As dentists we are trained to look at teeth and evaluate how they fit and function together. We are comfortable with casts in our hands, putting them together, turning them over, rotating them right and left, mimicking the patient's movements. We carefully check the dental relationships, the overbite and the overjet, looking for wear patterns, cracks, fissures and poor margins. Quickly our thoughts slip to what could be done to improve health and function.
Photography portrays another entire dimension to evaluating our patients' issues and concerns. Photos allow us to see the teeth in the face to understand the framework in which the dentition functions. Facial photos of the smile and lip at rest, we have learned, are essential to visualize how the teeth live in the facial framework. The dentition and occlusion details become remarkably focused when we review the photos of the teeth together and apart.
Finally, when you routinely include the facial profile photo in your treatment planning evaluation, it provides an important but often overlooked third dimension to the framework within which the teeth must function. The profile is commonly used to judge esthetic outcomes in dentistry, particularly in orthodontic and combined orthodontic and surgical treatments. A restorative dentist should be equally diligent to evaluate the results of restorative treatment on the profile esthetics. Being confident that the treatment plan will be favorable to the profile is a strong component in planning the treatment options.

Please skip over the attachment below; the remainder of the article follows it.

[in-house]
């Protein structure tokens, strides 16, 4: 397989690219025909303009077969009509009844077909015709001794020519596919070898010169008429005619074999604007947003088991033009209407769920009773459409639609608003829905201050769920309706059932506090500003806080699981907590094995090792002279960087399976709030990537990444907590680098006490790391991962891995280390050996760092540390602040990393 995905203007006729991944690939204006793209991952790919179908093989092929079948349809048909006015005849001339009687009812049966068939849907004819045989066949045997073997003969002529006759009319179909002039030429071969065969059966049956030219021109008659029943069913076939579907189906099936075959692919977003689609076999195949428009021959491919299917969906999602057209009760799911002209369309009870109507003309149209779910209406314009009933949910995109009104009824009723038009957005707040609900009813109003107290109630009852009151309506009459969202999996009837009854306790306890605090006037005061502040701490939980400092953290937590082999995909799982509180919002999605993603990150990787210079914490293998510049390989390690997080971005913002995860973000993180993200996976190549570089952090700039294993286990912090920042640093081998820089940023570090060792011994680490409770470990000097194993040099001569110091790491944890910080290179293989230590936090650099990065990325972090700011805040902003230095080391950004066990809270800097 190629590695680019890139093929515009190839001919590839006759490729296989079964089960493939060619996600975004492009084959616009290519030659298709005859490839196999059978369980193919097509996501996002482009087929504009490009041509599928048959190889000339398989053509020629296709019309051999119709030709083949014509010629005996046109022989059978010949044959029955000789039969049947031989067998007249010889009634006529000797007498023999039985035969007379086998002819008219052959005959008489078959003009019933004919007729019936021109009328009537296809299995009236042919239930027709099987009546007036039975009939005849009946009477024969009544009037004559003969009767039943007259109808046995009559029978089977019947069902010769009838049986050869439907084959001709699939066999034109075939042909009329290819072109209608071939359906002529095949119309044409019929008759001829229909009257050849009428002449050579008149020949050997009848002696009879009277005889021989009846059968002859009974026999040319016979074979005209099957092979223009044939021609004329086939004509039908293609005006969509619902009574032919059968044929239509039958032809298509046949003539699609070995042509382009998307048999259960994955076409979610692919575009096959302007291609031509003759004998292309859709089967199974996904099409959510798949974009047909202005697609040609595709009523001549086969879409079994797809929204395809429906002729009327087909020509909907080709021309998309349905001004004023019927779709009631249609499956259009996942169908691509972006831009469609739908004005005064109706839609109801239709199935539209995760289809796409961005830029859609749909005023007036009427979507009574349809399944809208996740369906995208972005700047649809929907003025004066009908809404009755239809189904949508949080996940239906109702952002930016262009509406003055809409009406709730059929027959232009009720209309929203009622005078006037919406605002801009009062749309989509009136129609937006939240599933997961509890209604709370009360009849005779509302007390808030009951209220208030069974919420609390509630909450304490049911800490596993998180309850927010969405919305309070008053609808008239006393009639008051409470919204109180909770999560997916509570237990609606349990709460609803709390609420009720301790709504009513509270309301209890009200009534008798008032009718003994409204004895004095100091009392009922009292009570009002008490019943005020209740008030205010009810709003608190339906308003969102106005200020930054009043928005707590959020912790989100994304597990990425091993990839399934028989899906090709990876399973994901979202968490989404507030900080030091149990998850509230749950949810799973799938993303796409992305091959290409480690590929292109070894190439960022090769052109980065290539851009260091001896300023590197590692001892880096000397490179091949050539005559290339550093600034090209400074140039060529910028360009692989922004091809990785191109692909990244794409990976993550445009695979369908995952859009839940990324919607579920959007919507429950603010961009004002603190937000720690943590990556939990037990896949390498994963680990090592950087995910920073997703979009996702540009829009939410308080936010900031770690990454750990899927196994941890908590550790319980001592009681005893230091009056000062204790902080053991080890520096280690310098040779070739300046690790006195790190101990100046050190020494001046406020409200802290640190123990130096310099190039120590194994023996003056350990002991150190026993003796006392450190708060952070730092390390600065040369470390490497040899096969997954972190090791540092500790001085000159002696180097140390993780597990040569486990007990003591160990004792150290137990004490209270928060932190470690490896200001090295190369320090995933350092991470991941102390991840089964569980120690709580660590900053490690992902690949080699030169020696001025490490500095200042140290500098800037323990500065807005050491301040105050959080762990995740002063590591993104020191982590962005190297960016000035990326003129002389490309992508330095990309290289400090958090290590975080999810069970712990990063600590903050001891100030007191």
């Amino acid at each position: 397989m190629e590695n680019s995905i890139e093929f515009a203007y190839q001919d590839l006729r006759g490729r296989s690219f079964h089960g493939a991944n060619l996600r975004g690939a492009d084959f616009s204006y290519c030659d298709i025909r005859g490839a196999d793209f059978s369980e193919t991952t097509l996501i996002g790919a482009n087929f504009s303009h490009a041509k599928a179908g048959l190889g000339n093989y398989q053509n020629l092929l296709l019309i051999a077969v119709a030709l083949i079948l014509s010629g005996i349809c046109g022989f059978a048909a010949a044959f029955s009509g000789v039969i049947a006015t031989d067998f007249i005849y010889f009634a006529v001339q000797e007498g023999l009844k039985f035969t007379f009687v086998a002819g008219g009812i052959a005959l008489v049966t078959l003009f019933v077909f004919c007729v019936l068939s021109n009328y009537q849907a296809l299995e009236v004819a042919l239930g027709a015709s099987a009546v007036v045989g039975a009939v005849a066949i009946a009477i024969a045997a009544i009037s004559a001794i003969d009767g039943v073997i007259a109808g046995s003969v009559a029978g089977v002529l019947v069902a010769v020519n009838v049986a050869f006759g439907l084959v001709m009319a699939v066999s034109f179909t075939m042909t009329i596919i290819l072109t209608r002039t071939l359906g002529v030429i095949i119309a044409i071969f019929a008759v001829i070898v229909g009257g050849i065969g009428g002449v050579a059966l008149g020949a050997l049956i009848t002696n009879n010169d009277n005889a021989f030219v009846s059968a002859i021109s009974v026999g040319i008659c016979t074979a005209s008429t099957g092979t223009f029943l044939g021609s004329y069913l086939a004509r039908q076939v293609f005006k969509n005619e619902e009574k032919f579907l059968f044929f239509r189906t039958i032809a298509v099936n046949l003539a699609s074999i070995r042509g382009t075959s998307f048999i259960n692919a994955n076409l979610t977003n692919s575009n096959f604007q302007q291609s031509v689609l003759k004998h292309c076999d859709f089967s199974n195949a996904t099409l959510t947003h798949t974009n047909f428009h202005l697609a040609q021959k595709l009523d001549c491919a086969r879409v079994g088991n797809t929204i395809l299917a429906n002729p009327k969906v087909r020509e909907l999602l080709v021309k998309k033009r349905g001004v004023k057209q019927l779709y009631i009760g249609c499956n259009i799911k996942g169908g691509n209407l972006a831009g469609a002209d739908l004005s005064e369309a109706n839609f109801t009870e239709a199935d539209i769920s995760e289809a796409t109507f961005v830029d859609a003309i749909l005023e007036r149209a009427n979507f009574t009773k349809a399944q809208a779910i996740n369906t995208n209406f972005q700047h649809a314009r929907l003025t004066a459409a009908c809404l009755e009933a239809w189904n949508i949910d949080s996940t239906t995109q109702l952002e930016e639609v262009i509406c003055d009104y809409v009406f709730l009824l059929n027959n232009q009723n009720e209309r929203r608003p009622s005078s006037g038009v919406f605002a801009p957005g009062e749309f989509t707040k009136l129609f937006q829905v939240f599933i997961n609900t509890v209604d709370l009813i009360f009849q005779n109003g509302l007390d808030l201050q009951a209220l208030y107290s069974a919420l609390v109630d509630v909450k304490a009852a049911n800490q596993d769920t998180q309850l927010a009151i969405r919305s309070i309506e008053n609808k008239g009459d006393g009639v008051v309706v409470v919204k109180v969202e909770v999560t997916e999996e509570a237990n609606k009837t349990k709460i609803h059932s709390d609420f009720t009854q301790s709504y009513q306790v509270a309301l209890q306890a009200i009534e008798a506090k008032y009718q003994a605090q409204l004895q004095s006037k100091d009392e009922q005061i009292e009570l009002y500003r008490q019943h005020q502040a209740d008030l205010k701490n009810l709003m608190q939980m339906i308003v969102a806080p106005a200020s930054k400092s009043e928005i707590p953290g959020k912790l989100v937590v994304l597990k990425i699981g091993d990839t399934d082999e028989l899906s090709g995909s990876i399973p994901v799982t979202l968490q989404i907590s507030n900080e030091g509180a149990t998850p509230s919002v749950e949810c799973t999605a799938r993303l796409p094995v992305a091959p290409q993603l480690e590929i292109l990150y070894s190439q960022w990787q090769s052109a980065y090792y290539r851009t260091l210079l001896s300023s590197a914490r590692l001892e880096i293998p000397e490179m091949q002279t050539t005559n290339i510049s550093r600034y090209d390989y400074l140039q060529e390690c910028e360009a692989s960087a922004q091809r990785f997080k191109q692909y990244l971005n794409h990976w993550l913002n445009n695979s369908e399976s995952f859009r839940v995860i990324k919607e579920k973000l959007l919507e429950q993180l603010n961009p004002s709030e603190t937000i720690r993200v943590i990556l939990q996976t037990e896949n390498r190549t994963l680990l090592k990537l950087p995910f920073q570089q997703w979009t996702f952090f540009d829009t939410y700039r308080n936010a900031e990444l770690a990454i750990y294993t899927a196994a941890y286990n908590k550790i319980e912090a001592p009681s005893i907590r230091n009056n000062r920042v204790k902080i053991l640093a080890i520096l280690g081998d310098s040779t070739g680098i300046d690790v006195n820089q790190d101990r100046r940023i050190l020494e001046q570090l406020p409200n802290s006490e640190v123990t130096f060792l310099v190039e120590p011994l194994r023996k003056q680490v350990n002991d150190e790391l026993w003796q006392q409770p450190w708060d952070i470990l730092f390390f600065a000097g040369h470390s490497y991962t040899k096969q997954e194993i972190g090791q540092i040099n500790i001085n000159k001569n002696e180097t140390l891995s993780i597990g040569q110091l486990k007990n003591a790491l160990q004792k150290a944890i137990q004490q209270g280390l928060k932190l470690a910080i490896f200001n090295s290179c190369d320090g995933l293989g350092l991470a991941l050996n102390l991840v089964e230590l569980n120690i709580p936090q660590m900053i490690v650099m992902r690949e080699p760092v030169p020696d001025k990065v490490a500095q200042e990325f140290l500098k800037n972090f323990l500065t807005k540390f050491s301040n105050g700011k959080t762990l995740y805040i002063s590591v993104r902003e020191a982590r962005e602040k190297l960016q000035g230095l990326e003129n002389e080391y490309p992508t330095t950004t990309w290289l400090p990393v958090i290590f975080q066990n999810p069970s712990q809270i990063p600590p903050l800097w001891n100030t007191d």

The natural head position
Let’s look at what information can be found within the profile photo. When we take our profile photos, the patient's head position is an important consideration. Just as we consider the horizon in the frontal photos, using the pupils as a guide to a level head position, the profile photo has it own orientation. Looking straight ahead – far out at the horizon or as if looking into your eyes in a mirror – produces the natural head position (NHP). This will orient the profile for gathering some helpful information for treatment planning.
The natural head position has proved to be more reliable and repeatable, which is an important factor when you want to compare serial photographs during treatment. In Figure 1, this profile photo was taken in repose, with the patient looking out at the horizon. We can begin to evaluate for esthetic concerns that could affect our treatment plan. The facial profile angle uses the upper facial height measured from glabella, the most prominent point on the forehead to subnasale, at the base of the nose; and the lower facial height measured from subnasale to chin point.